Police have arrested a Missouri man named Juan Thompson for allegedly threatening Jewish Community Centers and the Anti-Defamation League, according to a complaint officials unsealed on Friday.
“Everyone deserves to be free from fear and discrimination based on religion, race or ethnicity,” U.S. Attorney for the Southern District of New York Preet Bharara said in a statement. “That is fundamental to who we are as a nation.”
Related: 20 bomb threats follow Jewish cemetery desecration
Thompson is also accused of stalking a romantic interest. He allegedly made some of the threats in her name, officials said. The eight threats against Jewish Community Centers he allegedly made still account for only a small portion of those recently made to such institutions.
Thompson has written for the The Intercept, a journalism website co-founded by Glenn Greenwald and Jeremy Scahill. Referring to Thompson, the editor of The Intercept, Betsy Reed, said in February 2016 the publication had “discovered a pattern of deception in the actions of a staff member.” Reed said Thompson had fabricated quotes in articles and used fake email accounts to impersonate people, including the editor. Reed said Thompson’s employment had been ended a month earlier.
The Anti-Defamation league
that it's Center on Extremism had previously monitored Thompson, includnig for "his deceptive reports for a news website about Dylann Roof," the white supremacist who killed nine people at a Charleston, South Carolina, church in 2015.
The ADL Center on Extremism has followed his past activities, including his deceptive reports for a news website about Dylann Roof.— ADL (@ADL_National) March 3, 2017
Police have arrested Juan Thompson, who wrote for The Intercept, for allegedly making threats to Jewish institutions. Three Jewish cemeteries were also vandalized in recent weeks, including Mount Carmel Cemetery in Philadelphia, pictured here on February 27. Tom Mihalek/REUTERS
Since the beginning of 2017, about 100 threats have been made against Jewish Community Centers (JCCs), Jewish schools and other Jewish institutions in the United States. Vandals have also struck Jewish cemeteries in Missouri, Pennsylvania and New York state, toppling hundreds of headstones.
On February 27, the ADL issued a “security advisory” to Jewish institutions because of the threats. That day, JCCs and Jewish schools received 31 bomb threats, according to the JCC Association of North America. The previous day, police and community members found headstones toppled at the Mount Carmel Cemetery in Philadelphia. A local rabbi and others who surveyed the cemetery counted 539 damaged plots. “People are pissed off,” Steven Rosenberg, chief marketing officer of the Jewish Federation of Greater Philadelphia, previously told Newsweek. “They’ve had enough.”
Friday’s news is the first publicly announced arrest in what has been five waves of threats in 2017. Law enforcement sources had speculated that some of the threatening calls originated overseas, according to CNN. Another law enforcement source has said the calls “appear to be coordinated,” and are coming from both overseas and inside the U.S., CBS reported. The FBI has said it and the U.S. Department of Justice are investigating possible civil rights violations connected to the threats.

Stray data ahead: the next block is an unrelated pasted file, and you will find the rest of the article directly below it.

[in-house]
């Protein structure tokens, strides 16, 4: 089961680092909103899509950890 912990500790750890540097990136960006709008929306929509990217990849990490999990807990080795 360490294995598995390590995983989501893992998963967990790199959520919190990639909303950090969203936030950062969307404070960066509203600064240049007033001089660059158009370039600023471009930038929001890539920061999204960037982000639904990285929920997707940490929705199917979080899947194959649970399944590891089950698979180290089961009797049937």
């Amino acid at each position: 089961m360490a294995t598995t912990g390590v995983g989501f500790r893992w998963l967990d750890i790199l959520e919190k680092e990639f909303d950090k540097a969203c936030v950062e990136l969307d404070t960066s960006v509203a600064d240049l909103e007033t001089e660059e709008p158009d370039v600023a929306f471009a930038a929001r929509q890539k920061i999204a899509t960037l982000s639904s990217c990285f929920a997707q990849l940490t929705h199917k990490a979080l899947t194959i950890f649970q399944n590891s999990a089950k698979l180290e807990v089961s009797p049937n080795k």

There have been other arrests and prosecutions for threats or attacks on Jewish institutions in the U.S. In 2015, a Kentucky man named Paul Apple appeared in court after allegedly leaving a threatening note on a JCC employee’s desk. In 2014, a gunman named Frazier Glenn Miller, Jr. killed three at a Jewish Community Center in Kansas and a nearby Jewish retirement community, including a 14-year-old boy and his grandfather. He was convicted and sentenced to death. A 2009 shooting at the United States Holocaust Memorial Museum in Washington D.C. left one dead. The suspect, James von Brunn, died while awaiting trial. In July 2006, a gunman named Naveed Afzal Haq killed one and injured six others at the Seattle Jewish Federation. He was convicted and sentenced to life without parole, plus 120 years. In 1999, Buford O. Furrow, Jr., a white supremacist opened fire at the Los Angeles Jewish Community Center, injuring five, including a 5-year-old and two 6-year-olds. Later that day he murdered a mail carrier. He was sentenced to two life terms without parole, plus 110 years, and also ordered to pay almost $700,000 in restitution.
President Donald Trump condemned the recent anti-Semitic acts during his address to a joint session of Congress on February 28: “Recent threats targeting Jewish Community Centers and vandalism of Jewish cemeteries, as well as last week’s shooting in Kansas City, remind us that while we may be a Nation divided on policies, we are a country that stands united in condemning hate and evil in all its forms.” The Kansas City shooting the president referred to involved the killing of an Indian national at a bar the wounding of his co-worker, who is also from India. The FBI has said it is investigating the incident as a hate crime.
Jewish community members had previously criticized Trump for a seeming unwillingness to condemn the anti-Semitic trend. On February 28, prior to the address to Congress, Trump said, “Sometimes it’s the reverse, to make people—or make others—look bad,” according to Pennsylvania Attorney General Josh Shapiro, who recalled Trump’s remarks during an interview with Buzzfeed.Try Newsweek: Subscription offers